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The “If I Win” Doctrine
It All Depends on Who Loses
As the United States faces another election, voters are watching for any signs of election fraud, ballot irregularities and suppression efforts. We can probably expect many claims and counter-claims of corruption, challenges to election results and ballot recounts.
The challenges will be brought by whatever side loses a given election, a long American tradition best articulated by former President Donald Trump in 2016 as what I like to call the “If I Win” Doctrine.
Anywhere in the world where people vote, the losing side claims fraudulent elections.
For example, the Superior Electoral Court of Brazil just declared leftist former president Luiz Inácio “Lula” da Silva as the winner of the Oct. 30 election. The official tally shows the right-wing incumbent Jair Bolsonaro receiving 49.1 percent of the vote to da Silva's 50.9 percent – less than a 2-percent margin.
While Bolsonaro is expected to concede (he has not at this writing), thousands of his supporters are calling on the military to intervene. Right-wing media personalities such as Steve Bannon have cried electoral fraud and are urging Bolsonaro to stand his ground. Infowars host Alex Jones publically speculated that Bolsonaro “probably won by 20 points,” urging him to “go with the military and stand up to this communist takeover.”
The U.S. is no stranger to election wrangling. The 2000 election was clouded by a botched recount in Florida. George Bush’s initial 1,784-vote margin triggered an automatic machine recount, with Al Gore requesting additional hand recounts in four heavily Democratic counties. Florida’s Secretary of State Katherine Harris (co-chair of Bush's Florida campaign), halted the incomplete recount on Nov. 14, the statutory deadline.
Twenty Democrats went on to raise objections to Florida’s electoral votes when the House of Representatives met to certify the Electoral College vote, but not a single senator would co-sponsor the objections. They were dropped.
In 2008, GOP candidate John McCain warned at a presidential debate with Barack Obama that the election could be marred by voter fraud, claiming that ACORN, an organizing group in minority and low-income communities, was “now on the verge of maybe perpetrating one of the greatest frauds in voter history in this country.” Fox News’ Sean Hannity claimed in 2012 that 59 divisions in Philadelphia going 100 percent for Obama showed signs of election rigging.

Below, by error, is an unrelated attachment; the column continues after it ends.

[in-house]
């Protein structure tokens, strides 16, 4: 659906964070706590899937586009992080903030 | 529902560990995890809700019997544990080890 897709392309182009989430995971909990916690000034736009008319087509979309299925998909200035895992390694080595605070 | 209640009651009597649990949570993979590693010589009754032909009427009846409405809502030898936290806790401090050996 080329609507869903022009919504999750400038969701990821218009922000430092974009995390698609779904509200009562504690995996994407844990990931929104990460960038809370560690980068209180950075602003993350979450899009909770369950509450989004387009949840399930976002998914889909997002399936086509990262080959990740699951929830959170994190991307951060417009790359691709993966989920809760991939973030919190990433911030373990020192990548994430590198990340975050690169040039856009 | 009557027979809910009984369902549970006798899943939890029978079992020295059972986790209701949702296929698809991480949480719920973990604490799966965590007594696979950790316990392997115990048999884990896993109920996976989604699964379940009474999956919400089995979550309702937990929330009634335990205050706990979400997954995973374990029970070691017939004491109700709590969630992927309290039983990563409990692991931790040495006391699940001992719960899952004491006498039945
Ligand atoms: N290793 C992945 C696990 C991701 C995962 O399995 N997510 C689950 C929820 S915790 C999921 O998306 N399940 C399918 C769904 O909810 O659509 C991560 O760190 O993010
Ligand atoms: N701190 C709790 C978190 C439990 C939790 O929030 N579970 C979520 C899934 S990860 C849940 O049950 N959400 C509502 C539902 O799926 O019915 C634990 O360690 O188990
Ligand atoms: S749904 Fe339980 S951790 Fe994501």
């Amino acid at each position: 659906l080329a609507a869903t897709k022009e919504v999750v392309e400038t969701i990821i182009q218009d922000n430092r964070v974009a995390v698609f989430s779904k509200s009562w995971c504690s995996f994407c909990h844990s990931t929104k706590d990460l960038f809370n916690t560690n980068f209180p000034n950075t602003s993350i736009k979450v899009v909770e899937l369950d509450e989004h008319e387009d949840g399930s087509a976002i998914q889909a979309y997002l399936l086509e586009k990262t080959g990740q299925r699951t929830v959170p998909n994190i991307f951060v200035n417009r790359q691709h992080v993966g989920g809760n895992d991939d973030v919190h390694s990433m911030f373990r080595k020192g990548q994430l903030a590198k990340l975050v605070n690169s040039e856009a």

Trump predicted the 2016 election would be rigged but, to even his surprise, he won. All hell broke out in Portland, where some 4,000 people took to the streets, confronting drivers, spray-painting buildings and smashing electrical boxes with baseball bats. While Hillary Clinton conceded defeat Nov. 9, for the next four years she she referred to Trump as “an illegitimate president," citing Russian interference.
“Our government finally acknowledged that the Russians were in the county election systems of every county in Florida,” Clinton said at a Time magazine event in 2019. As many as 72 percent of Democrats believe the 2016 election was likely changed by Russian interference, according to a Rasmussen Report.
Claims of voter fraud reached a fever pitch after the 2020 election, with Trump launching numerous legal and political strategies to overturn Joe Biden’s election. More than 2,000 rioters stormed the Capitol, occupying, vandalizing and looting it. Popular election-fraud documentaries such as 2000 Mules and [S]election Code are taken as gospel by many conservative voters despite the dearth of hard evidence.
A recent NPR/PBS NewsHour/Marist poll shows 52 percent of registered voters saying the candidate they support in the midterms should definitely concede if their opponent wins. Another 34 percent say they should probably concede. Democrats (64 percent) and independents (54 percent) are more likely than Republicans (39 percent) to say their candidate should definitely concede if their opponent is deemed victorious.
The problem I find with claims about election security is that there doesn’t seem to be any established criteria by which to judge the integrity of an election. When the Election Infrastructure Government Coordinating Council declared on Nov. 12, 2020, “The November 3rd election was the most secure in American history,” it implied that previous elections were less secure. Did they study them all? Which ones were secure and which ones weren’t? Where does Truman versus Dewey fit on the Top 10 list?
We’ll soon know how widespread the “If I Win” Doctrine will be – it depends on who loses.
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